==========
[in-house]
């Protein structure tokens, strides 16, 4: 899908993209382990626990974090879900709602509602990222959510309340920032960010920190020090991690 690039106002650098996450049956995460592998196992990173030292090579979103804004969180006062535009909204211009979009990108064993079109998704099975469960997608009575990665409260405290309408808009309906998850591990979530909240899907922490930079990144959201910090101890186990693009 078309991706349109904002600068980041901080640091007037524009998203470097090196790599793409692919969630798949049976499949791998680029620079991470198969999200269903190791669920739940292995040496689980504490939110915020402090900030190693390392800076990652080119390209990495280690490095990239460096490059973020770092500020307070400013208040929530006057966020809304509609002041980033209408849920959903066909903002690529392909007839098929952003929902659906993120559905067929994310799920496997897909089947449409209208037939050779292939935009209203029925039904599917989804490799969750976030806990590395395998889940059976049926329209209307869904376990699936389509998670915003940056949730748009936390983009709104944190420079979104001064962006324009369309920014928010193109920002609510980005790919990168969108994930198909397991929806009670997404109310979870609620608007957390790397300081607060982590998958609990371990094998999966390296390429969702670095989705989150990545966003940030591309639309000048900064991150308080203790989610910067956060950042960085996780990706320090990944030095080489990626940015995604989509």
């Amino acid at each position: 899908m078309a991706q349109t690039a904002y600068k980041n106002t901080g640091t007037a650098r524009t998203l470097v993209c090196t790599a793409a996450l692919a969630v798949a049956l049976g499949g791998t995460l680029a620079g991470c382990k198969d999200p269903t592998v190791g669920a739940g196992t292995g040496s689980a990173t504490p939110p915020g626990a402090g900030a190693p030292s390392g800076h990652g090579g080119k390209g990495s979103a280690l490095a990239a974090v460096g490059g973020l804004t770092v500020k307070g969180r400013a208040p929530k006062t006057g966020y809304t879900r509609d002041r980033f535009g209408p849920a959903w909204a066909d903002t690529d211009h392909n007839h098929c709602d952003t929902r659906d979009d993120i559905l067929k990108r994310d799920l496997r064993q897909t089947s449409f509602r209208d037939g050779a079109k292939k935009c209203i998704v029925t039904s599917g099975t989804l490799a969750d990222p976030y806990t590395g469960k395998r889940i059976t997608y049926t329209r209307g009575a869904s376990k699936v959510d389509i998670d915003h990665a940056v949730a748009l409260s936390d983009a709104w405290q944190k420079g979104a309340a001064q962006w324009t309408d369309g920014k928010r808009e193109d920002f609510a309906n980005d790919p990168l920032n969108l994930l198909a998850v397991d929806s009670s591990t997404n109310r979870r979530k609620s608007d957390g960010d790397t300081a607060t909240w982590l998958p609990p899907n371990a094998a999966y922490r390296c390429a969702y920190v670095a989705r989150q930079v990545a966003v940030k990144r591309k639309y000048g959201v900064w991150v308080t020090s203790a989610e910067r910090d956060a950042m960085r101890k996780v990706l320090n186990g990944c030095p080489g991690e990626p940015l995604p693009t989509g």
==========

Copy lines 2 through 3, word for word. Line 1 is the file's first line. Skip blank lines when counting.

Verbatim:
């Protein structure tokens, strides 16, 4: 899908993209382990626990974090879900709602509602990222959510309340920032960010920190020090991690 690039106002650098996450049956995460592998196992990173030292090579979103804004969180006062535009909204211009979009990108064993079109998704099975469960997608009575990665409260405290309408808009309906998850591990979530909240899907922490930079990144959201910090101890186990693009 078309991706349109904002600068980041901080640091007037524009998203470097090196790599793409692919969630798949049976499949791998680029620079991470198969999200269903190791669920739940292995040496689980504490939110915020402090900030190693390392800076990652080119390209990495280690490095990239460096490059973020770092500020307070400013208040929530006057966020809304509609002041980033209408849920959903066909903002690529392909007839098929952003929902659906993120559905067929994310799920496997897909089947449409209208037939050779292939935009209203029925039904599917989804490799969750976030806990590395395998889940059976049926329209209307869904376990699936389509998670915003940056949730748009936390983009709104944190420079979104001064962006324009369309920014928010193109920002609510980005790919990168969108994930198909397991929806009670997404109310979870609620608007957390790397300081607060982590998958609990371990094998999966390296390429969702670095989705989150990545966003940030591309639309000048900064991150308080203790989610910067956060950042960085996780990706320090990944030095080489990626940015995604989509």
């Amino acid at each position: 899908m078309a991706q349109t690039a904002y600068k980041n106002t901080g640091t007037a650098r524009t998203l470097v993209c090196t790599a793409a996450l692919a969630v798949a049956l049976g499949g791998t995460l680029a620079g991470c382990k198969d999200p269903t592998v190791g669920a739940g196992t292995g040496s689980a990173t504490p939110p915020g626990a402090g900030a190693p030292s390392g800076h990652g090579g080119k390209g990495s979103a280690l490095a990239a974090v460096g490059g973020l804004t770092v500020k307070g969180r400013a208040p929530k006062t006057g966020y809304t879900r509609d002041r980033f535009g209408p849920a959903w909204a066909d903002t690529d211009h392909n007839h098929c709602d952003t929902r659906d979009d993120i559905l067929k990108r994310d799920l496997r064993q897909t089947s449409f509602r209208d037939g050779a079109k292939k935009c209203i998704v029925t039904s599917g099975t989804l490799a969750d990222p976030y806990t590395g469960k395998r889940i059976t997608y049926t329209r209307g009575a869904s376990k699936v959510d389509i998670d915003h990665a940056v949730a748009l409260s936390d983009a709104w405290q944190k420079g979104a309340a001064q962006w324009t309408d369309g920014k928010r808009e193109d920002f609510a309906n980005d790919p990168l920032n969108l994930l198909a998850v397991d929806s009670s591990t997404n109310r979870r979530k609620s608007d957390g960010d790397t300081a607060t909240w982590l998958p609990p899907n371990a094998a999966y922490r390296c390429a969702y920190v670095a989705r989150q930079v990545a966003v940030k990144r591309k639309y000048g959201v900064w991150v308080t020090s203790a989610e910067r910090d956060a950042m960085r101890k996780v990706l320090n186990g990944c030095p080489g991690e990626p940015l995604p693009t989509g």